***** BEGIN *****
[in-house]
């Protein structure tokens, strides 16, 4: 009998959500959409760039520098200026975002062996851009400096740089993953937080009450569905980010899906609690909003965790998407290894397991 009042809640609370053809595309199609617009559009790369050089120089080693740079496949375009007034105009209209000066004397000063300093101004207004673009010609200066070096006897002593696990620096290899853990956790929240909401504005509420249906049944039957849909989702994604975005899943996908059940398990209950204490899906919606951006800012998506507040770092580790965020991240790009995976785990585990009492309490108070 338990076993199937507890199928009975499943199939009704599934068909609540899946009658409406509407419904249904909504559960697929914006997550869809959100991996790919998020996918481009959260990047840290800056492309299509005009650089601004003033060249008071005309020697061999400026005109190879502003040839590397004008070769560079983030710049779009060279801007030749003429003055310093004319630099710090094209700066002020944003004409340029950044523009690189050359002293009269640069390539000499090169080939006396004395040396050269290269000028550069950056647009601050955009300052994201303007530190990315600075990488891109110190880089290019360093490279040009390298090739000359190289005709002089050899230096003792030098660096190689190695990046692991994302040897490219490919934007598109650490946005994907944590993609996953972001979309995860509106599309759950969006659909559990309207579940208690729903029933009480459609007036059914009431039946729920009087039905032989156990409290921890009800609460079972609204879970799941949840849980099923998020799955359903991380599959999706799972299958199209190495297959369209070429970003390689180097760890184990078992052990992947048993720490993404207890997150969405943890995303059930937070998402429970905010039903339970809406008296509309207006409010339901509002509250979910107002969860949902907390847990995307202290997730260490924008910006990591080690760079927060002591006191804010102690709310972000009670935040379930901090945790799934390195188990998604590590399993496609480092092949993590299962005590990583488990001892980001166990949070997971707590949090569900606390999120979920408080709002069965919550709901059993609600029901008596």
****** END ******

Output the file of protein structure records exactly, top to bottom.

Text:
[in-house]
């Protein structure tokens, strides 16, 4: 009998959500959409760039520098200026975002062996851009400096740089993953937080009450569905980010899906609690909003965790998407290894397991 009042809640609370053809595309199609617009559009790369050089120089080693740079496949375009007034105009209209000066004397000063300093101004207004673009010609200066070096006897002593696990620096290899853990956790929240909401504005509420249906049944039957849909989702994604975005899943996908059940398990209950204490899906919606951006800012998506507040770092580790965020991240790009995976785990585990009492309490108070 338990076993199937507890199928009975499943199939009704599934068909609540899946009658409406509407419904249904909504559960697929914006997550869809959100991996790919998020996918481009959260990047840290800056492309299509005009650089601004003033060249008071005309020697061999400026005109190879502003040839590397004008070769560079983030710049779009060279801007030749003429003055310093004319630099710090094209700066002020944003004409340029950044523009690189050359002293009269640069390539000499090169080939006396004395040396050269290269000028550069950056647009601050955009300052994201303007530190990315600075990488891109110190880089290019360093490279040009390298090739000359190289005709002089050899230096003792030098660096190689190695990046692991994302040897490219490919934007598109650490946005994907944590993609996953972001979309995860509106599309759950969006659909559990309207579940208690729903029933009480459609007036059914009431039946729920009087039905032989156990409290921890009800609460079972609204879970799941949840849980099923998020799955359903991380599959999706799972299958199209190495297959369209070429970003390689180097760890184990078992052990992947048993720490993404207890997150969405943890995303059930937070998402429970905010039903339970809406008296509309207006409010339901509002509250979910107002969860949902907390847990995307202290997730260490924008910006990591080690760079927060002591006191804010102690709310972000009670935040379930901090945790799934390195188990998604590590399993496609480092092949993590299962005590990583488990001892980001166990949070997971707590949090569900606390999120979920408080709002069965919550709901059993609600029901008596």